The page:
Just when you thought there couldn’t possibly be any more ways left for scammers to dupe individuals or businesses, another method makes its way into the news. Small businesses, and especially those that have just started out, are sitting ducks for scammers. Some of the most common small business scams today include variations on phishing, invoice fraud, directory scams, and investment scams.
The trick is to be vigilant and to ensure you have controls in place to protect your bottom line and reputation.
1. The Overpayment Scam
The overpayment scam preys on a business owner’s desire to turn a profit. The scammer will usually contact the business directly, inquiring about buying expensive goods or services or even requesting to donate to charity. They will then send a check that exceeds the cost of the goods, and ask the business to wire them the difference. Of course, most businesses would not do that until the check has cleared, and here comes the crafty part. Scammers will request the check to be cleared using a particular escrow company. The escrow company is also part of the scam. The realistic-looking check will eventually bounce, and the business will be out of pocket for the goods and the difference.
How to avoid it: Always request full customer details, including name, address, and telephone number. If you receive a check for payment, always use your own escrow company, and never wire funds at any time.
If the customer is another business, do some research on the company first—check the business’s credit report (you do not need their permission to do this) and make sure they’re in good standing. You can search for a business credit summary report on another business here for free.
2. The Fake Invoice Scam
Small businesses are at risk for invoice fraud, but it’s hitting large organizations hard too, according to a report by cybersecurity expert Brian Krebs. An urgent invoice is sent through to the accounts department requesting immediate payment. It may mention goods or services, and scammers will often do their research to make their invoice look as legitimate as possible, even going so far as to use a real employee’s name. In most cases, the accounts department will query the invoice, but many do get paid. Scammers will continue to target small businesses that repeatedly pay up, with the potential for big losses.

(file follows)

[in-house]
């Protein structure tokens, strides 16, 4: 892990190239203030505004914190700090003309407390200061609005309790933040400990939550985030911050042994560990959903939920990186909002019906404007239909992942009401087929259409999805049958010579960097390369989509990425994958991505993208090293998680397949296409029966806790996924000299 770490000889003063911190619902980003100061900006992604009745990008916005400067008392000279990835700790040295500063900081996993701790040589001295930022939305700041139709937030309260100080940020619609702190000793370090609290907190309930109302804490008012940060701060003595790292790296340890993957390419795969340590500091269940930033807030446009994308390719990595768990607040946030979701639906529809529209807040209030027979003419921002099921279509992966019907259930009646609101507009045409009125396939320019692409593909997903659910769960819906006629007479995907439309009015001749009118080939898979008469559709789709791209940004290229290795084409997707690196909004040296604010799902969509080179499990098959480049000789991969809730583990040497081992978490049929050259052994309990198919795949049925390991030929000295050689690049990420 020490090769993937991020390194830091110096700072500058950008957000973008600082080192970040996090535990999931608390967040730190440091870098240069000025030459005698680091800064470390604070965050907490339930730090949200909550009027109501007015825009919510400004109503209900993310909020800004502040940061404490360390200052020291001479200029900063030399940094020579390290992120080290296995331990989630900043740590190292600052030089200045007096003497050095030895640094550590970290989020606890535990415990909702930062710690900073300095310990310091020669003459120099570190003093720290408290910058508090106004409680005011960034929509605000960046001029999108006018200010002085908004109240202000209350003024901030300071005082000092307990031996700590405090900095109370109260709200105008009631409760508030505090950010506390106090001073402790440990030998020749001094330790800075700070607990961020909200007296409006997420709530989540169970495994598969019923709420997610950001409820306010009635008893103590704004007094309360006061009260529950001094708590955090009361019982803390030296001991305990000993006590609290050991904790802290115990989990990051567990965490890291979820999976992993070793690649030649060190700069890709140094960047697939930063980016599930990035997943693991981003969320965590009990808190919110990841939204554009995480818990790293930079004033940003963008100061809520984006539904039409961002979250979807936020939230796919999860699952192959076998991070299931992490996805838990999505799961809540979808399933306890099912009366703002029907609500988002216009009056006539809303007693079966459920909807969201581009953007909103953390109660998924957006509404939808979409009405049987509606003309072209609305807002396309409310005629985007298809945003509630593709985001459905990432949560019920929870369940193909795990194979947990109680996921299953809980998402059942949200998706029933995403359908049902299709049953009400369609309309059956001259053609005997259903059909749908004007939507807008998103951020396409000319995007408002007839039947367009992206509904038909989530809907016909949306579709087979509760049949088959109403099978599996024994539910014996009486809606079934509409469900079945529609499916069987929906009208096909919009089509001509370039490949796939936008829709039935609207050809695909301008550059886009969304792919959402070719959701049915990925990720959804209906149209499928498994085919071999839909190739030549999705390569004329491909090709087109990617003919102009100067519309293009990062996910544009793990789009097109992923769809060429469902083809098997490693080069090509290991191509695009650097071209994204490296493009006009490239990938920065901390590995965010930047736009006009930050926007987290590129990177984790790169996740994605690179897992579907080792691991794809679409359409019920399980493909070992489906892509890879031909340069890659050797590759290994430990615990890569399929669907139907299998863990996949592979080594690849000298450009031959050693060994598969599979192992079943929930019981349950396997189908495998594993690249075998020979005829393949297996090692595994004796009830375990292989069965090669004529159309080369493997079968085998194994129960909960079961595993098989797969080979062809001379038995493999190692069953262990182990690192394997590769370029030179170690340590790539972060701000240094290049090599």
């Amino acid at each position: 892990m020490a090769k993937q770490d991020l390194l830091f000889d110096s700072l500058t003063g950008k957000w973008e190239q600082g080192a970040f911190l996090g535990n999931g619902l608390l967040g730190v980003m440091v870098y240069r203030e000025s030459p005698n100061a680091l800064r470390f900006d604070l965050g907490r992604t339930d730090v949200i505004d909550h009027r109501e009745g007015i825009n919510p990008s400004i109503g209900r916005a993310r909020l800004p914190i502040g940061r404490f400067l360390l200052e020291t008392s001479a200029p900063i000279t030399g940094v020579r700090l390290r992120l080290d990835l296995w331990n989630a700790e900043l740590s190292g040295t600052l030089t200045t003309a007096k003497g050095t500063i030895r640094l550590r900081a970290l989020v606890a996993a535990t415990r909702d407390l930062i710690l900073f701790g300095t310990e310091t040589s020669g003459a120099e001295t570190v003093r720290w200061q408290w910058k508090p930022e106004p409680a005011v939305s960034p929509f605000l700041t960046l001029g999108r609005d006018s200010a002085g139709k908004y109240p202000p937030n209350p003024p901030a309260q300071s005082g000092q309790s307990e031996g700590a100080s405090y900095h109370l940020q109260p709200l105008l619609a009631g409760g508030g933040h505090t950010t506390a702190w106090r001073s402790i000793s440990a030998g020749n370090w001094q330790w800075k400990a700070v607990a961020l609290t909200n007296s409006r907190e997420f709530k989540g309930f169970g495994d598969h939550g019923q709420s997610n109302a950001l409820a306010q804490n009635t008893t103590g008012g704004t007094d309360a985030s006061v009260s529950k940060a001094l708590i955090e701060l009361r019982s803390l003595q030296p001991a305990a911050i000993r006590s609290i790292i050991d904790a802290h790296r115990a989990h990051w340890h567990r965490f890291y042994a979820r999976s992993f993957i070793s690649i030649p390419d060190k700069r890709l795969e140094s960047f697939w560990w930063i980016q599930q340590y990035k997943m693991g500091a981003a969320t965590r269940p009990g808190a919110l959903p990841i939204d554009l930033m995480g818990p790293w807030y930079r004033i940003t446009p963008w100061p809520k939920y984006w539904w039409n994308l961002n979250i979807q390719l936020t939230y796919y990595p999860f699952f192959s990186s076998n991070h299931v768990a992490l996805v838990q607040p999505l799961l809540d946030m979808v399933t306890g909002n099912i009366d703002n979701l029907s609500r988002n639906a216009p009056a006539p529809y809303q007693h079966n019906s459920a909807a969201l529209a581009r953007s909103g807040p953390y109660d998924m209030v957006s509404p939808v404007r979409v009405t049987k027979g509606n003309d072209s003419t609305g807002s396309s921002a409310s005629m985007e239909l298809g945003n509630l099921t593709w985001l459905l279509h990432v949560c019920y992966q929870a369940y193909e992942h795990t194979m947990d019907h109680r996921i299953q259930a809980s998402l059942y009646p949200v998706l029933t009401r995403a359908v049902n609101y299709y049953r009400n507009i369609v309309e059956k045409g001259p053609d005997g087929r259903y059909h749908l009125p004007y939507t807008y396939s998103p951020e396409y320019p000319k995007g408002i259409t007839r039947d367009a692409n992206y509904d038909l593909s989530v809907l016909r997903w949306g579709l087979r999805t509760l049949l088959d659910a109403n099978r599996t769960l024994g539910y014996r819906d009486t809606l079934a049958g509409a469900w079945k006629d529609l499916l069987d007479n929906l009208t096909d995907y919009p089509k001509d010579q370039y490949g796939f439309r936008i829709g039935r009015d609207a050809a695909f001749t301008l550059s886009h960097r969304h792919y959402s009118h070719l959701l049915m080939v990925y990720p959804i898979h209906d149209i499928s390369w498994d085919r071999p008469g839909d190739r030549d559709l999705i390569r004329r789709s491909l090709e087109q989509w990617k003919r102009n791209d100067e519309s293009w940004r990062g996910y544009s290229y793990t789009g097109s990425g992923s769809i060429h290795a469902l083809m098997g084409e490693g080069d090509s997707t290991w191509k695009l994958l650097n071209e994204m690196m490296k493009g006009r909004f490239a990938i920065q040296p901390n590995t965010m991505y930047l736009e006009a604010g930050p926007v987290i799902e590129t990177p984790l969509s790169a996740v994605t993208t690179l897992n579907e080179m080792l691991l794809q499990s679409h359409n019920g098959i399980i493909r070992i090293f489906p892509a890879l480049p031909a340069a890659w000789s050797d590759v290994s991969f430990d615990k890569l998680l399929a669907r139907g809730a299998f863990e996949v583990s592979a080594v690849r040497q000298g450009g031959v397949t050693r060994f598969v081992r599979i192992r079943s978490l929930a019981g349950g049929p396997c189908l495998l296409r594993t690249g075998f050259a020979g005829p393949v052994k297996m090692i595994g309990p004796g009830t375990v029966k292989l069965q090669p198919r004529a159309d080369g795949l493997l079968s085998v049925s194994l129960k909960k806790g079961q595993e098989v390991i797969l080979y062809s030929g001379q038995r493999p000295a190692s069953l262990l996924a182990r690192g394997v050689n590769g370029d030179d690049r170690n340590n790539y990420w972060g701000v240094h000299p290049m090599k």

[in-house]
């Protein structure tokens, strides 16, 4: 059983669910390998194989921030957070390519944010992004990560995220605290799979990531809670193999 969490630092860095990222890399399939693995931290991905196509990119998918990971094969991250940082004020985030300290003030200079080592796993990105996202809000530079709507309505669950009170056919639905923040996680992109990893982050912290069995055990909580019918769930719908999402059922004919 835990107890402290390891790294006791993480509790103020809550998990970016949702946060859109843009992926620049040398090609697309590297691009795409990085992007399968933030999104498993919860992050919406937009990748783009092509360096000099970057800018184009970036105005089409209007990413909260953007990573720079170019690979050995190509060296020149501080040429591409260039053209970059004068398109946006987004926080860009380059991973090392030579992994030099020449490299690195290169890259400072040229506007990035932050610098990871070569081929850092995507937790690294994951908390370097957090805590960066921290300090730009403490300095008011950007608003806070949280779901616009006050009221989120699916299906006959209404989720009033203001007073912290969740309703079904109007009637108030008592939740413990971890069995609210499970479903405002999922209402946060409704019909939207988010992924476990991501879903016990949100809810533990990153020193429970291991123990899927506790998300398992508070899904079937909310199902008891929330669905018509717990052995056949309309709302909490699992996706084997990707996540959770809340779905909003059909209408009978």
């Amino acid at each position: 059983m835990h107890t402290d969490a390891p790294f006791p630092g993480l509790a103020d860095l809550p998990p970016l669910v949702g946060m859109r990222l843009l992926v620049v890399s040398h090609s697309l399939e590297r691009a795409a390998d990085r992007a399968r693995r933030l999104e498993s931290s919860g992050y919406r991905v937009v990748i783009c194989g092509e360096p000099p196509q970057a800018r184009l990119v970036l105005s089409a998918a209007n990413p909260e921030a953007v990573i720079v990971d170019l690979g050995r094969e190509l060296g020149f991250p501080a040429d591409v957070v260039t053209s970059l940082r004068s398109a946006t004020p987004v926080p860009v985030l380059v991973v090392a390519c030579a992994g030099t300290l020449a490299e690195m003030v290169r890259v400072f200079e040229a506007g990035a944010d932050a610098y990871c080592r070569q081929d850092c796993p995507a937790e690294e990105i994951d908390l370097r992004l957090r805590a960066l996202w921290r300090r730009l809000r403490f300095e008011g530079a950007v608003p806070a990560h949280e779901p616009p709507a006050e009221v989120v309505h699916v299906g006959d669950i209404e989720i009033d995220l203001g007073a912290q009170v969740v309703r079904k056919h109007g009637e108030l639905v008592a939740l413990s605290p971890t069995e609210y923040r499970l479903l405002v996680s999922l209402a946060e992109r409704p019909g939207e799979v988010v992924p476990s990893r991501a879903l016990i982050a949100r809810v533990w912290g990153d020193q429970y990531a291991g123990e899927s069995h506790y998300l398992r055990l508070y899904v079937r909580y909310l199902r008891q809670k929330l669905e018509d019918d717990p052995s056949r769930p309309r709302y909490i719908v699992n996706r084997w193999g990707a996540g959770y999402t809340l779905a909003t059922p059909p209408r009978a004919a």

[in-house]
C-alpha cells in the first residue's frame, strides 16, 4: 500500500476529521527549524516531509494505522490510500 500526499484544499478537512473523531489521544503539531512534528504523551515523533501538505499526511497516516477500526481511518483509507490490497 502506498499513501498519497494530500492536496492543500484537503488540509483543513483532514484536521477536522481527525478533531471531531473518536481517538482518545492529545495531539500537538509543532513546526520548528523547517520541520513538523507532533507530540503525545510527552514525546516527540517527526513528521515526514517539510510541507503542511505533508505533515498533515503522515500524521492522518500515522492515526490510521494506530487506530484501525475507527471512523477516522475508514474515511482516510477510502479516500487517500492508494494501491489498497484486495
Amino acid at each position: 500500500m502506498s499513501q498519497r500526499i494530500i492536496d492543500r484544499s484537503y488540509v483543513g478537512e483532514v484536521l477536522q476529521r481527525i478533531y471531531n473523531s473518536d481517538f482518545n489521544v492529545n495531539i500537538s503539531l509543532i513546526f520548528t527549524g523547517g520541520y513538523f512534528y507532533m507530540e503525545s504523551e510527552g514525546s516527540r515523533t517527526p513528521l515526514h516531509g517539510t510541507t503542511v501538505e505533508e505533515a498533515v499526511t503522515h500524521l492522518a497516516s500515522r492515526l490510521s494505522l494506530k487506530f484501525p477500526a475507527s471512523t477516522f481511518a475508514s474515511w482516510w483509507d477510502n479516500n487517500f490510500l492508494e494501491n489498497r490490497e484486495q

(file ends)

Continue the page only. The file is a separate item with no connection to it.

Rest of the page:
How to avoid it: A watertight invoicing system is critical for all small businesses. All invoices should be signed off and approved by an authorized party before being paid. Every request for payment must be thoroughly checked. A multi-person approval system will help to streamline and tighten the process.
3. The Directory Scam
The Federal Trade Commission (FTC) has warned businesses that they have seen a steady increase in directory scam cases. In June 2015, the FTC was successful in halting and fining a prolific group of directory scammers in Canada, but the scam still continues to cause small businesses problems.
In this situation, scammers will contact small businesses claiming to be updating or confirming the company’s contact details in their business directory. The business directory is usually nonexistent, but the employee who picked up the phone will usually agree to updating the listing, worried that the company may lose business if it isn’t. Fast-forward a few days later, and the company will receive invoices for hundreds of dollars. If the company doesn’t pay, it will be threatened with being removed from the directory or receiving collection calls and court notices.
How to avoid it: Keep track of where your business is listed and whether you pay a premium for the listing. The FTC also suggests verifying the business that invoiced you. If you are being harassed to pay for a bogus listing, file a complaint with the FTC and Better Business Bureau, and consider reporting it to your state attorney general.
4. The Phishing Scam
Phishing scams are becoming increasingly harder to identify, especially when scammers can spoof real email addresses within an organization. The email received may look like it legitimately came from a trusted source, and the link it contains can seem safe to open. Unknown to you, the link downloads a virus onto your computer and retrieves sensitive information such as company bank details and customer credit card account details.
The effect on a small business can be huge. You have just leaked data not only about your own company but about your customers, too. Data leaks in business can spell disaster in the form of wiped-out bank accounts and data protection lawsuits from customers.
How to avoid it: Always check emails carefully, including the email address and the contents. If you don’t recognize the sender, exercise caution. By hovering your mouse cursor over any link, you can see a preview of the address the link would take you to. It is also a good idea to invest in anti-malware software to help identify a phishing scam. However, the best defense is to train all company staff to identify such scams and be doubly careful about what you download and which links you click on.
5. The Vanity Scam
The vanity scam preys on human emotion—in this case, pride. They say that pride comes before a fall, and that is exactly the nature of the vanity scam. The small business is told by email or a phone call that they have won a prestigious award. The business is asked to pay to receive the award, something an accredited awarding body would not usually ask. Of course, the award doesn’t exist, and the company ends up losing its money if it pays.
How to avoid it: We all like to be rewarded when we have done well, but we should never be asked to pay for the privilege. Research into the awarding body or organization is key. If it seems bogus, avoid it at all costs.